Developer: Kemco
Price: $3.99
Version Reviewed: 1.0
App Reviewed on: iPhone 5

Graphics / Sound Rating: ★★★☆☆
Gameplay Rating: ★★★½☆
Playtime Rating: ★★★½☆
Replay Value Rating: ★★☆☆☆

Overall Rating: ★★★☆☆

Kemco is well-known (somewhat infamously) by the mobile gaming community as a purveyor of any old RPG it can release. That means sometimes we find them publishing games of dubious quality. So when a new game is release into the wild it seems it’s always a gamble as to whether or not it’s actually going to be worth playing. Fanatic Earth is Kemco’s latest traditional mobile RPG, and even at first glance it’s obvious that this release has no more going for it than a good portion of the rest of the Kemco stable. In short, it’s not exactly a masterpiece. It’s cut-and-dry and bland all the way through.

imageThe Achratoth Pandemic has stricken the planet, bringing with it a disease that’s decimated 78% of the world’s inhabitants. There was a desperate search for a vaccine, but none was found. Instead, humanity banded together to create a particle shield to keep the remaining survivors safe from the Achratoth. Xilleon City exists beneath the shield, with inhabitants doing their absolute best to figure out a different course of action. Except the benevolent corporation Cyphatek is incredibly fishy. Fanatic Earth takes place within a concentrated group of people seeking a better life – and though their plight is admirable, the game simply isn’t fun enough to sustain you throughout the narrative.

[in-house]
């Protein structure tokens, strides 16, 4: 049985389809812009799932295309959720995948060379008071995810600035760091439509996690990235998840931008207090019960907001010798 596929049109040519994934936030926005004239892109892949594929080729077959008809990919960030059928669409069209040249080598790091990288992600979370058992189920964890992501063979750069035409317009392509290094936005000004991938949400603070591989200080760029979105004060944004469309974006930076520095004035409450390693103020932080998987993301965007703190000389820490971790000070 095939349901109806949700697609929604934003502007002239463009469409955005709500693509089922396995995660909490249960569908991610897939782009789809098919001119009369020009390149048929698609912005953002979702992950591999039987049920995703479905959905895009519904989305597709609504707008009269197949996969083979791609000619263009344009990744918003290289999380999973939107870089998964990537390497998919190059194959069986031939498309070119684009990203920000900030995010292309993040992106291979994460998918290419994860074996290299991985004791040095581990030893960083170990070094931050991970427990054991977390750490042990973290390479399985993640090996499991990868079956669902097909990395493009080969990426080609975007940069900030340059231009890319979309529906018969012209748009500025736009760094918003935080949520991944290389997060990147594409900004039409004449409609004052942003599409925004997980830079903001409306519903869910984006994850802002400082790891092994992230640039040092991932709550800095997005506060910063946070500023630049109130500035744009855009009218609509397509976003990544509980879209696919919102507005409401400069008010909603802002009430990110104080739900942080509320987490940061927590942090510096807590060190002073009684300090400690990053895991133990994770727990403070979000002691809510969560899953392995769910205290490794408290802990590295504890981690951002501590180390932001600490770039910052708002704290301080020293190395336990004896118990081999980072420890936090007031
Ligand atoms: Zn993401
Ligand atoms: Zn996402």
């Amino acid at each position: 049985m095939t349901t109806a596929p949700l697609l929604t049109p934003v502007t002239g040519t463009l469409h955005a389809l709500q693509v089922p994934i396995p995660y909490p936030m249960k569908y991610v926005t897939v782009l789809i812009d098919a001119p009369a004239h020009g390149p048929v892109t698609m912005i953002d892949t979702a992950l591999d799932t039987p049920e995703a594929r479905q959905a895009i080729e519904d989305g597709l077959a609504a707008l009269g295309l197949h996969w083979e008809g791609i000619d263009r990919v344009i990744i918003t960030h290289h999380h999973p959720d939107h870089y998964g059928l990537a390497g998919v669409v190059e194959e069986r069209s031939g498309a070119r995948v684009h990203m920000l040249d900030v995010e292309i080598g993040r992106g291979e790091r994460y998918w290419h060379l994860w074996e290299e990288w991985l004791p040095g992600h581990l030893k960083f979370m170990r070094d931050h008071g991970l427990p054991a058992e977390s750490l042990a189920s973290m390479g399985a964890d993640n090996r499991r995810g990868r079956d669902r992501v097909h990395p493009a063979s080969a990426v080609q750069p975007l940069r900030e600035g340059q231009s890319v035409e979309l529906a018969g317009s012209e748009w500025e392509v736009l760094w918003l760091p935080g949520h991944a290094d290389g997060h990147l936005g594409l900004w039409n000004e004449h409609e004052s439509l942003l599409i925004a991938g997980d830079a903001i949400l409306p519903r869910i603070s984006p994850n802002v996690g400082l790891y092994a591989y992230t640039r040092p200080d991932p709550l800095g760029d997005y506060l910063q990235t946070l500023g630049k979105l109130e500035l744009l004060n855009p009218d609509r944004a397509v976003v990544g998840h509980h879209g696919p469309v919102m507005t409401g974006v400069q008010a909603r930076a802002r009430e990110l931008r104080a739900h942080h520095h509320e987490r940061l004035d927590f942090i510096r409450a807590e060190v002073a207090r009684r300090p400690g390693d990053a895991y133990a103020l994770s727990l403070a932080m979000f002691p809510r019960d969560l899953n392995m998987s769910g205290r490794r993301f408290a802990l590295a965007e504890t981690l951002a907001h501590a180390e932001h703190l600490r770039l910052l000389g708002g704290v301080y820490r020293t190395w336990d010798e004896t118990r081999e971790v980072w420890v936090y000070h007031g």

From the onset, reading a wall of text that you’re forced to scroll through (or skip if you want to go in blind) isn’t exactly endearing. After that, you’re sent careening into the game headfirst with no real understanding of the events taking place or how you’re connected to them. What’s extremely jarring are the character portraits, which are leagues different from what you may be used to with other Kemco games. EXE Create has laid the framework for a strangely realistic-looking set of characters, but despite their unorthodox aesthetics, they don’t look bad – just different.

fe3Fanatic Earth plays out just as you’d expect any generic JRPG to, with battles comprised of four party members and a turn-based battle system. There’s not even an overworld to speak of, so instead you’re given a map with points of interests to travel between. There’s no real need for confusion with a system like this, but that also lends an overwhelming sense of linearity to an already predictable game. For the rare instances where you are required to do some navigation, dungeons are extremely simple to find your way around in.

As far as combat goes, Fanatic Earth‘s system mimes the rest of EXE Create’s lineup. It’s an inoffensive enough turn-based affair, with physical and special attacks that consume SP. Unfortunately, there’s extremely little in the way of character customization for you to fall back on or beef up characters with if you find yourself falling behind in battle.

fan1Equipment is as run-of-the-mill as you might guess with one caveat: party members can equip special cores that come packing specific abilities. While some can be found in-game, there are also a ton of the cores up for grabs in the cash-only store as in-app purchases. There are a ton of different cores, so you can have a head start by purchasing some of them, but it’s not worth the trouble since you could just grind in order to find them.

In the end, Fanatic Earth is a simplistic, grindy, and repetitive quest that you’ve played a million times before, only with different names and different graphics. Opt for something meatier for the money. You’ll be glad that you did.


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